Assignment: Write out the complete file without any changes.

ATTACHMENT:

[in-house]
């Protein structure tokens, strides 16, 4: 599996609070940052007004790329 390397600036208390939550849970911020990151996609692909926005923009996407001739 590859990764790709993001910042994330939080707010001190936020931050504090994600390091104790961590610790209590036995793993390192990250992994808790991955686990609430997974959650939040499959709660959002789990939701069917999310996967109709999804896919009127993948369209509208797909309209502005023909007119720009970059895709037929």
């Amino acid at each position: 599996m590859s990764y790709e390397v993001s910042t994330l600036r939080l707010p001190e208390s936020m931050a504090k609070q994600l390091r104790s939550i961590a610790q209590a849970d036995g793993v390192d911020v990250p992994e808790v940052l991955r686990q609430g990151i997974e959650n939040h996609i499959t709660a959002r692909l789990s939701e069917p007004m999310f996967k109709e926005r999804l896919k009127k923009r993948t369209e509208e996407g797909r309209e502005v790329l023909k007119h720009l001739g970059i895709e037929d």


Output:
[in-house]
């Protein structure tokens, strides 16, 4: 599996609070940052007004790329 390397600036208390939550849970911020990151996609692909926005923009996407001739 590859990764790709993001910042994330939080707010001190936020931050504090994600390091104790961590610790209590036995793993390192990250992994808790991955686990609430997974959650939040499959709660959002789990939701069917999310996967109709999804896919009127993948369209509208797909309209502005023909007119720009970059895709037929």
């Amino acid at each position: 599996m590859s990764y790709e390397v993001s910042t994330l600036r939080l707010p001190e208390s936020m931050a504090k609070q994600l390091r104790s939550i961590a610790q209590a849970d036995g793993v390192d911020v990250p992994e808790v940052l991955r686990q609430g990151i997974e959650n939040h996609i499959t709660a959002r692909l789990s939701e069917p007004m999310f996967k109709e926005r999804l896919k009127k923009r993948t369209e509208e996407g797909r309209e502005v790329l023909k007119h720009l001739g970059i895709e037929d």